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Morning Memo

Newsletter: What's behind the global tech sector job cuts?

Political leaders here are attempting to sound reassuring amid global cuts.

This article is adapted from Morning Memo, The Journal’s daily business and economics newsletter. You can sign up for the newsletter in the box below.

AS THE TECH sector continues to lurch from one employment crisis to another, the Tánaiste is once again trying to sound reassuring. When it comes to online retail giant Amazon – that employs some 5,000 people in Ireland - no job losses are currently anticipated for its Dublin branch, Leo Varadkar insisted last night. That is despite reports of mass layoffs on the way for the business as a whole. 

The Fine Gael leader also revealed that he’s been in touch with Intel, and “while we’ve no absolute guarantees from Intel, we’re not expecting significant job losses from that company”. The computer chip giant is yet another technology multinational said to be planning global cutbacks with “headcount reductions” on the cards. 

This week, the Financial Times reported that Amazon is planning to chop about 10,000 jobs from its corporate workforce (it employs over 1.6 million people worldwide), and there have been similar reports in other broadsheet mainstays such as the New York Times. The FT spoke to a source who said the envisaged layoffs are part of an effort by the company to “cut loose loss-making or underperforming units of its business”.

In the light of some eye-watering operating losses, Amazon’s chief executive Andy Jassy has been carrying out a performance review of the business as a whole. This July, Amazon reported its second multi-billion dollar quarterly loss in a row, and the third-quarter results published in September showed continued decline.

Of course, the company still makes billions each year – but this year, Amazon has been on something of a downward trajectory. Earlier this month, Beth Galetti, Amazon’s head of HR, said a hiring “pause” would be put in place for at least the “next few months”. If the job cuts go ahead as reported, it would be the biggest cull of workers in the firm’s 28-year history.

In fact, it’s already begun. Some employees in Amazon’s devices unit – the section responsible for voice assistant product Alexa – have been given their marching orders in the past 48 hours. 

Amazon executive Dave Limp said in an ominous blog post: “We continue to face an unusual and uncertain macroeconomic environment. In light of this, we’ve been working over the last few months to further prioritise what matters most to our customers and the business.”

November is proving to be a bleak month for tech. It started on 4 November with Elon Musk slashing Twitter’s global workforce by 50%, and last week, Meta/Facebook boss Mark Zuckerberg said he’d have to “let more than 11,000 of our talented employees go”.

While the Facebook layoffs will affect up to 390 Dublin-based employees, Varadkar said yesterday that he hasn’t had “formal notification” from Twitter of Irish layoffs.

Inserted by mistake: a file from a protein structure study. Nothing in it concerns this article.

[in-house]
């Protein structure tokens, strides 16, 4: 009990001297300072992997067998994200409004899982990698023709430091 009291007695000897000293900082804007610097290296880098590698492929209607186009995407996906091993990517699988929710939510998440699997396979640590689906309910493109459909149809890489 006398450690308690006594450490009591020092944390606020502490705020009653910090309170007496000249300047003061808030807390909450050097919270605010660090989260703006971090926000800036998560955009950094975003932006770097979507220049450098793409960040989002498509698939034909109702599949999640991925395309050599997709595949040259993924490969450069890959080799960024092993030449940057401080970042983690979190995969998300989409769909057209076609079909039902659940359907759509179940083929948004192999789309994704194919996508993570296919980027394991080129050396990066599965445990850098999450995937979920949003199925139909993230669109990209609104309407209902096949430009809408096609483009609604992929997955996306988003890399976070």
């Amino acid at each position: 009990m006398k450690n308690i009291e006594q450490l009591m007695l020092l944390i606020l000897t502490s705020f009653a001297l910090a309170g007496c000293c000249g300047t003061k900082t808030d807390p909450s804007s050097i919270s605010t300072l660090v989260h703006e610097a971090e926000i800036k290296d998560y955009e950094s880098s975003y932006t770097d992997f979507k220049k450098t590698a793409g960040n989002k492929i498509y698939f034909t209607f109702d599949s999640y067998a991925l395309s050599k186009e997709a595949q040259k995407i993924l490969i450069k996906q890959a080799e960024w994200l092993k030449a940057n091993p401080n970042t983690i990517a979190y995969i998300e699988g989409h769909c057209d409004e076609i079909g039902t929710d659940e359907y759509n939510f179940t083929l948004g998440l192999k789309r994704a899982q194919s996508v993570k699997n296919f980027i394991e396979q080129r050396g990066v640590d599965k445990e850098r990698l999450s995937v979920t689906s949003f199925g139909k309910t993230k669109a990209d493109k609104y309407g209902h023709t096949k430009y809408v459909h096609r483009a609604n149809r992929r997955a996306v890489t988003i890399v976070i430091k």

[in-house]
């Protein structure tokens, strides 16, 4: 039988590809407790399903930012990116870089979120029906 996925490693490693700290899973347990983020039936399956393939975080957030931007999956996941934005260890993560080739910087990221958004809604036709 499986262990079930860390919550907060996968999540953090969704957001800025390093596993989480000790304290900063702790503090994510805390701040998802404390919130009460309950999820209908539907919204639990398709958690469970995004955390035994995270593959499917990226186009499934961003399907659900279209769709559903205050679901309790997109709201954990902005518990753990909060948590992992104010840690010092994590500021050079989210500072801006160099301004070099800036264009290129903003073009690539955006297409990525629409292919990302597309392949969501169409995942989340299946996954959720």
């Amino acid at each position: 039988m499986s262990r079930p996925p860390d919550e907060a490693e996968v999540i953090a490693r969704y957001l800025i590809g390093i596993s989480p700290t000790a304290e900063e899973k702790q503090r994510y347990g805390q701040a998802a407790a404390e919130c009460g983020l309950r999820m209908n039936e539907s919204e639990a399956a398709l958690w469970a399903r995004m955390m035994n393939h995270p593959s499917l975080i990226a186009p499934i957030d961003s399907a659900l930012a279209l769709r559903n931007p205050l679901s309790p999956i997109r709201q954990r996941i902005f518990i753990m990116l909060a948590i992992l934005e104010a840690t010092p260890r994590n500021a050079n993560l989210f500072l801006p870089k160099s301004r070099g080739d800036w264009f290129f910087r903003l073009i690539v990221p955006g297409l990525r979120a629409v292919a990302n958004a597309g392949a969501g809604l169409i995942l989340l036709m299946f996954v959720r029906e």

Also this month, Irish-based payments company Stripe announced 1,000 job losses, representing 14% of its global workforce. The Irish Times summed it all up last week as a “brutal autumn for tech”.

The overall picture seems to be that tech companies “overhired” in recent years on the strength of a boom in e-commerce that didn’t last, and are now being forced to scale back. As always, the wage bill is what companies hit first.

Varadkar previously insisted that one round of sackings after another should be seen as “downsizing” rather than “a major crisis in the tech sector”.

Yesterday, the Tánaiste said he has received redundancy notifications from tech companies Wayflyer and Intercom. Wayflyer plans to axe 70 jobs in Ireland, while Intercom expects to let almost 40 people go.

Varadkar said the Government will provide “any assistance we can” to those being made redundant. He insisted there are still a lot of job opportunities with Microsoft still hiring and Apple still expanding in Cork.

Meanwhile, Matt Shanahan TD told the Dáil yesterday that there are a “tsunami of difficulties facing small and medium-sized businesses in this country” and urged the Government to set up an “emergency task force” to look at the huge challenges facing SMEs.

“Otherwise, we will have a raft of business redundancies and unemployment in the new year,” the Waterford Independent representative warned Taoiseach Micheál Martin during Questions on Policy or Legislation.

The challenges facing SMEs “range from energy bills to delays in accessing energy grants and rebates, on top of rising rates, insurance problems and town planning issues, which are crippling many businesses coming up to Christmas,” Shanahan said. 

Endlessly rising inflation doesn’t help businesses either. Last week, it emerged that inflation of the price of goods and services in Ireland has shot back up to its highest level in almost 40 years. According to the latest figures from the Central Statistics Office (CSO), inflation currently stands at 9.2%.

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